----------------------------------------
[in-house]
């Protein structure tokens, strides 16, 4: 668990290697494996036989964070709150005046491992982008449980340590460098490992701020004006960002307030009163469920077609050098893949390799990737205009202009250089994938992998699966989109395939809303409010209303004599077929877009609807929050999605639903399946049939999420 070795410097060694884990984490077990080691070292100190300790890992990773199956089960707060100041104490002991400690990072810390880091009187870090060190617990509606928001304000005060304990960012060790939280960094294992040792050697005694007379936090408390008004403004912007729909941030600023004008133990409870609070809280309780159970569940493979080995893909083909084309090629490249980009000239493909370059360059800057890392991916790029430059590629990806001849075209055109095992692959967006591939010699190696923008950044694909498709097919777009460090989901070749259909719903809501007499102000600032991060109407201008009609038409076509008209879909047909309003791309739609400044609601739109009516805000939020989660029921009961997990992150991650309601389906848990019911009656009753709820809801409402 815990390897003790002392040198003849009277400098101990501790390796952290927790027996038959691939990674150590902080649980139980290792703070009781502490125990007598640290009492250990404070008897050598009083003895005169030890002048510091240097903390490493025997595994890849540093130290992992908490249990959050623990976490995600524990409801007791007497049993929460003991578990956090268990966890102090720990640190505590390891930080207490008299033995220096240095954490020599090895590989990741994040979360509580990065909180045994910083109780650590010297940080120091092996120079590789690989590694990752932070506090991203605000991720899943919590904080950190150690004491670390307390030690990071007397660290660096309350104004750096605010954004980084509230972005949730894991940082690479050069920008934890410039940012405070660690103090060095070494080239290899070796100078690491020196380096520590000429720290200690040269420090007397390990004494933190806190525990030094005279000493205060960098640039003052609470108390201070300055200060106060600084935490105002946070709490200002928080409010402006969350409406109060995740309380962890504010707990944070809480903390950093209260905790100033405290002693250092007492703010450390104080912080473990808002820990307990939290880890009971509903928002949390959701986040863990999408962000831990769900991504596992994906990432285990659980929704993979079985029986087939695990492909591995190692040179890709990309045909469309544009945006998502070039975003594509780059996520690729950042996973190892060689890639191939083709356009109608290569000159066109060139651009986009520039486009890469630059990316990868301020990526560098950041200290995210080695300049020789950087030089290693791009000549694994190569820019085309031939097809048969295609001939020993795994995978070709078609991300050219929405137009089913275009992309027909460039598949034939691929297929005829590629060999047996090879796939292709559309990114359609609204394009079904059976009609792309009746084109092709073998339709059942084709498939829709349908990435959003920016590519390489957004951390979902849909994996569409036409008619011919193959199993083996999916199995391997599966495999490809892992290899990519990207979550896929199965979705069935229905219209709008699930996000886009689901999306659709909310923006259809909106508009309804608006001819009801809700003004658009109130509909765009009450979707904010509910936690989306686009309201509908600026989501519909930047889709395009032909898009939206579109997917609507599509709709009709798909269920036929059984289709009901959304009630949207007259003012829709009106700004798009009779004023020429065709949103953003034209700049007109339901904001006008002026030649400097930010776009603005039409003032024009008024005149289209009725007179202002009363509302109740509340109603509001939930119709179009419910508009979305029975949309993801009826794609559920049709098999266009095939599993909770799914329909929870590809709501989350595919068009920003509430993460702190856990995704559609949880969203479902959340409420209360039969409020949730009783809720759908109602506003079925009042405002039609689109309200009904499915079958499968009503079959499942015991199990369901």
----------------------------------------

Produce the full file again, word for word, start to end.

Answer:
[in-house]
């Protein structure tokens, strides 16, 4: 668990290697494996036989964070709150005046491992982008449980340590460098490992701020004006960002307030009163469920077609050098893949390799990737205009202009250089994938992998699966989109395939809303409010209303004599077929877009609807929050999605639903399946049939999420 070795410097060694884990984490077990080691070292100190300790890992990773199956089960707060100041104490002991400690990072810390880091009187870090060190617990509606928001304000005060304990960012060790939280960094294992040792050697005694007379936090408390008004403004912007729909941030600023004008133990409870609070809280309780159970569940493979080995893909083909084309090629490249980009000239493909370059360059800057890392991916790029430059590629990806001849075209055109095992692959967006591939010699190696923008950044694909498709097919777009460090989901070749259909719903809501007499102000600032991060109407201008009609038409076509008209879909047909309003791309739609400044609601739109009516805000939020989660029921009961997990992150991650309601389906848990019911009656009753709820809801409402 815990390897003790002392040198003849009277400098101990501790390796952290927790027996038959691939990674150590902080649980139980290792703070009781502490125990007598640290009492250990404070008897050598009083003895005169030890002048510091240097903390490493025997595994890849540093130290992992908490249990959050623990976490995600524990409801007791007497049993929460003991578990956090268990966890102090720990640190505590390891930080207490008299033995220096240095954490020599090895590989990741994040979360509580990065909180045994910083109780650590010297940080120091092996120079590789690989590694990752932070506090991203605000991720899943919590904080950190150690004491670390307390030690990071007397660290660096309350104004750096605010954004980084509230972005949730894991940082690479050069920008934890410039940012405070660690103090060095070494080239290899070796100078690491020196380096520590000429720290200690040269420090007397390990004494933190806190525990030094005279000493205060960098640039003052609470108390201070300055200060106060600084935490105002946070709490200002928080409010402006969350409406109060995740309380962890504010707990944070809480903390950093209260905790100033405290002693250092007492703010450390104080912080473990808002820990307990939290880890009971509903928002949390959701986040863990999408962000831990769900991504596992994906990432285990659980929704993979079985029986087939695990492909591995190692040179890709990309045909469309544009945006998502070039975003594509780059996520690729950042996973190892060689890639191939083709356009109608290569000159066109060139651009986009520039486009890469630059990316990868301020990526560098950041200290995210080695300049020789950087030089290693791009000549694994190569820019085309031939097809048969295609001939020993795994995978070709078609991300050219929405137009089913275009992309027909460039598949034939691929297929005829590629060999047996090879796939292709559309990114359609609204394009079904059976009609792309009746084109092709073998339709059942084709498939829709349908990435959003920016590519390489957004951390979902849909994996569409036409008619011919193959199993083996999916199995391997599966495999490809892992290899990519990207979550896929199965979705069935229905219209709008699930996000886009689901999306659709909310923006259809909106508009309804608006001819009801809700003004658009109130509909765009009450979707904010509910936690989306686009309201509908600026989501519909930047889709395009032909898009939206579109997917609507599509709709009709798909269920036929059984289709009901959304009630949207007259003012829709009106700004798009009779004023020429065709949103953003034209700049007109339901904001006008002026030649400097930010776009603005039409003032024009008024005149289209009725007179202002009363509302109740509340109603509001939930119709179009419910508009979305029975949309993801009826794609559920049709098999266009095939599993909770799914329909929870590809709501989350595919068009920003509430993460702190856990995704559609949880969203479902959340409420209360039969409020949730009783809720759908109602506003079925009042405002039609689109309200009904499915079958499968009503079959499942015991199990369901």